Vice President Mike Pence and a group of Republican and Democratic U.S. Senators will visit McAllen on Friday as national attention on the southern border has mounted over the conditions of migrants in federal custody.
Pence and senators from the Senate Judiciary Committee are expected to conduct private meetings with U.S. Customs and Border Protection officials in McAllen, home to a large Border Patrol temporary detention facility that was built in 2014.
Officials opened up that facility for a rare tour to the news media in June. The Monitor was not invited.
Last week, the U.S. Department of Homeland Security’s Office of the Inspector General issued a report on five different Border Patrol facilities in the Rio Grande Valley that detailed squalid conditions. U.S. Sen. Ted Cruz, R-TX, who has toured the facility before, visited it again last week. Cruz, a member of the Senate Judiciary Committee, is not expected to return with the delegation on Friday.
It is unclear whether U.S. Sen. John Cornyn, also on the committee, will be part of the McAllen trip — an aide would not confirm or deny whether Cornyn will be part of the delegation. Cornyn has traditionally visited the Valley multiple times per year, but because of various immigration-related issues in recent years, President Trump and Pence have both visited the region.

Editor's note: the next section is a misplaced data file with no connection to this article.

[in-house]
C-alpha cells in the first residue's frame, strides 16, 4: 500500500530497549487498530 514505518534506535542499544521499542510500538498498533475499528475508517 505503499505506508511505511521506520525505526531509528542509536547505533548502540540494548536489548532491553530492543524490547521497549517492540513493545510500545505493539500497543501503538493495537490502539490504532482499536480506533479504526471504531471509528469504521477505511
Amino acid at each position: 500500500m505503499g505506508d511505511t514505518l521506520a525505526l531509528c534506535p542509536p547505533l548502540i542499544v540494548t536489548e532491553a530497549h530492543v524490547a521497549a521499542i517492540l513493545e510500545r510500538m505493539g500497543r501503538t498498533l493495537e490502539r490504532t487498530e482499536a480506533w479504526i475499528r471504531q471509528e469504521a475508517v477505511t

Friday will mark Pence’s second South Texas stop in the last two years.
“The Senate passed bipartisan humanitarian relief – but much more must be done to SECURE our border & end this crisis!” Pence wrote on Twitter on Monday.
The legislation he referred to was a recent multi-billion dollar border spending package, including $30 million for reimbursements of which governments and non-governmental organizations can apply. Border cities like McAllen, which has spent more than $1.2 million since 2014 on immigration relief, could benefit from reimbursements.
In the McAllen area, Border Patrol agents have been apprehending asylum-seeking migrants after they cross the Rio Grande and then releasing them after a brief period since 2014, when the surge in Central American migrants began. Authorities then drop them off at the downtown McAllen bus station, where workers for Catholic Charities await.
“The federal government must take financial responsibility for migrant care,” Cornyn said in a statement following the legislation’s passage. “Texas communities have gone above and beyond, expending resources to provide shelter and food for migrants in need. With federal reimbursement money included in this bill, Texas cities and non-profits will be able to return their focus to serving the community the way they know best.”